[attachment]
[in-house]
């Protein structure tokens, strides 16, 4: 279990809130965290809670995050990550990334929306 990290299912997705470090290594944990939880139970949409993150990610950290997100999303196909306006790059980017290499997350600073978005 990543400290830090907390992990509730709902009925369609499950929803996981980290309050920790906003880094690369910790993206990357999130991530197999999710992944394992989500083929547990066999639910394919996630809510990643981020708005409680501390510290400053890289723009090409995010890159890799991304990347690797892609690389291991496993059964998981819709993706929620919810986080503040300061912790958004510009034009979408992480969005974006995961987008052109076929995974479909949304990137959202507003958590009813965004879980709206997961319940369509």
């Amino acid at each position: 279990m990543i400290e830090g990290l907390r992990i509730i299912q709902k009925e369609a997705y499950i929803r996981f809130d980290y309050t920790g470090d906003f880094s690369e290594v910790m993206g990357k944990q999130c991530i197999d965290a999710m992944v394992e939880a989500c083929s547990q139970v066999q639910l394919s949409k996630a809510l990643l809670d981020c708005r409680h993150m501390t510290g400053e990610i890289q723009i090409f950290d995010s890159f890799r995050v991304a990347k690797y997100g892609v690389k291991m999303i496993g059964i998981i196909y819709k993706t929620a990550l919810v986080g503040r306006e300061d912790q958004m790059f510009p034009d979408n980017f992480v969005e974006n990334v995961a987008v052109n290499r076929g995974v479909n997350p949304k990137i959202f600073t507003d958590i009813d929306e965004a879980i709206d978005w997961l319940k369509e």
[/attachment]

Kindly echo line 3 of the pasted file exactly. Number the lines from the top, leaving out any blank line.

């Amino acid at each position: 279990m990543i400290e830090g990290l907390r992990i509730i299912q709902k009925e369609a997705y499950i929803r996981f809130d980290y309050t920790g470090d906003f880094s690369e290594v910790m993206g990357k944990q999130c991530i197999d965290a999710m992944v394992e939880a989500c083929s547990q139970v066999q639910l394919s949409k996630a809510l990643l809670d981020c708005r409680h993150m501390t510290g400053e990610i890289q723009i090409f950290d995010s890159f890799r995050v991304a990347k690797y997100g892609v690389k291991m999303i496993g059964i998981i196909y819709k993706t929620a990550l919810v986080g503040r306006e300061d912790q958004m790059f510009p034009d979408n980017f992480v969005e974006n990334v995961a987008v052109n290499r076929g995974v479909n997350p949304k990137i959202f600073t507003d958590i009813d929306e965004a879980i709206d978005w997961l319940k369509e």